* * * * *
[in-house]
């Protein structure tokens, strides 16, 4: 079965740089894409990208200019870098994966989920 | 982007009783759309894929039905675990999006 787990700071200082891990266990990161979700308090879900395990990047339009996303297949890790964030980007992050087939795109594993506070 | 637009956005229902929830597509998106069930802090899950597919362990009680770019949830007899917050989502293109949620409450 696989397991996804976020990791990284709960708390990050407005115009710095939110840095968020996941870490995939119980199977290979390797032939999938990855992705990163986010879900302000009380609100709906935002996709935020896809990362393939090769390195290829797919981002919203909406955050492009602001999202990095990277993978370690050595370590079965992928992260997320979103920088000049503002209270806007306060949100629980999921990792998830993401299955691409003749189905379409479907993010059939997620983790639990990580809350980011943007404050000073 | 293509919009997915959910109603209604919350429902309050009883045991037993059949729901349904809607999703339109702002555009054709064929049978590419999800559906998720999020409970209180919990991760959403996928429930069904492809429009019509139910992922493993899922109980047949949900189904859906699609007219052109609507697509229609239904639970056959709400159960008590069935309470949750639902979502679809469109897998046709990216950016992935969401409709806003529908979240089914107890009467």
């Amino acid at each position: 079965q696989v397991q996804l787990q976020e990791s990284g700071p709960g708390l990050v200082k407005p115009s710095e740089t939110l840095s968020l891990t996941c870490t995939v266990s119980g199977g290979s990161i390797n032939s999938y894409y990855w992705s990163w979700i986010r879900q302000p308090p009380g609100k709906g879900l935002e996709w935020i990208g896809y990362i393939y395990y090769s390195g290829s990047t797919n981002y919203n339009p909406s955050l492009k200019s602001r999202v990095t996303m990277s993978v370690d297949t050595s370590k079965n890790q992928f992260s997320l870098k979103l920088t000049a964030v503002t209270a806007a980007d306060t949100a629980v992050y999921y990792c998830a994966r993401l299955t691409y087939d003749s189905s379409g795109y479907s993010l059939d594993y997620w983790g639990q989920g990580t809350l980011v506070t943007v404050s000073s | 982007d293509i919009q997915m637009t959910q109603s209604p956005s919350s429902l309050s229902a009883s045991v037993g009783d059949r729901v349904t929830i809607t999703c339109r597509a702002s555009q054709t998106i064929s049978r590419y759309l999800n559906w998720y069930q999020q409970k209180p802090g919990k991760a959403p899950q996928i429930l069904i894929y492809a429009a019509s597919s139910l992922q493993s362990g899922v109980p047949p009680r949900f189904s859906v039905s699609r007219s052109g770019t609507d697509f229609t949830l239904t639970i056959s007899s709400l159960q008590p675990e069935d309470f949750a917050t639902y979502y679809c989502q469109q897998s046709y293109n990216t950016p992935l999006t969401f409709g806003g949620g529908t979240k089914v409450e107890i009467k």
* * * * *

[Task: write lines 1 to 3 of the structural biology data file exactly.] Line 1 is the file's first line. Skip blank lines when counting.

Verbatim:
[in-house]
């Protein structure tokens, strides 16, 4: 079965740089894409990208200019870098994966989920 | 982007009783759309894929039905675990999006 787990700071200082891990266990990161979700308090879900395990990047339009996303297949890790964030980007992050087939795109594993506070 | 637009956005229902929830597509998106069930802090899950597919362990009680770019949830007899917050989502293109949620409450 696989397991996804976020990791990284709960708390990050407005115009710095939110840095968020996941870490995939119980199977290979390797032939999938990855992705990163986010879900302000009380609100709906935002996709935020896809990362393939090769390195290829797919981002919203909406955050492009602001999202990095990277993978370690050595370590079965992928992260997320979103920088000049503002209270806007306060949100629980999921990792998830993401299955691409003749189905379409479907993010059939997620983790639990990580809350980011943007404050000073 | 293509919009997915959910109603209604919350429902309050009883045991037993059949729901349904809607999703339109702002555009054709064929049978590419999800559906998720999020409970209180919990991760959403996928429930069904492809429009019509139910992922493993899922109980047949949900189904859906699609007219052109609507697509229609239904639970056959709400159960008590069935309470949750639902979502679809469109897998046709990216950016992935969401409709806003529908979240089914107890009467």
């Amino acid at each position: 079965q696989v397991q996804l787990q976020e990791s990284g700071p709960g708390l990050v200082k407005p115009s710095e740089t939110l840095s968020l891990t996941c870490t995939v266990s119980g199977g290979s990161i390797n032939s999938y894409y990855w992705s990163w979700i986010r879900q302000p308090p009380g609100k709906g879900l935002e996709w935020i990208g896809y990362i393939y395990y090769s390195g290829s990047t797919n981002y919203n339009p909406s955050l492009k200019s602001r999202v990095t996303m990277s993978v370690d297949t050595s370590k079965n890790q992928f992260s997320l870098k979103l920088t000049a964030v503002t209270a806007a980007d306060t949100a629980v992050y999921y990792c998830a994966r993401l299955t691409y087939d003749s189905s379409g795109y479907s993010l059939d594993y997620w983790g639990q989920g990580t809350l980011v506070t943007v404050s000073s | 982007d293509i919009q997915m637009t959910q109603s209604p956005s919350s429902l309050s229902a009883s045991v037993g009783d059949r729901v349904t929830i809607t999703c339109r597509a702002s555009q054709t998106i064929s049978r590419y759309l999800n559906w998720y069930q999020q409970k209180p802090g919990k991760a959403p899950q996928i429930l069904i894929y492809a429009a019509s597919s139910l992922q493993s362990g899922v109980p047949p009680r949900f189904s859906v039905s699609r007219s052109g770019t609507d697509f229609t949830l239904t639970i056959s007899s709400l159960q008590p675990e069935d309470f949750a917050t639902y979502y679809c989502q469109q897998s046709y293109n990216t950016p992935l999006t969401f409709g806003g949620g529908t979240k089914v409450e107890i009467k």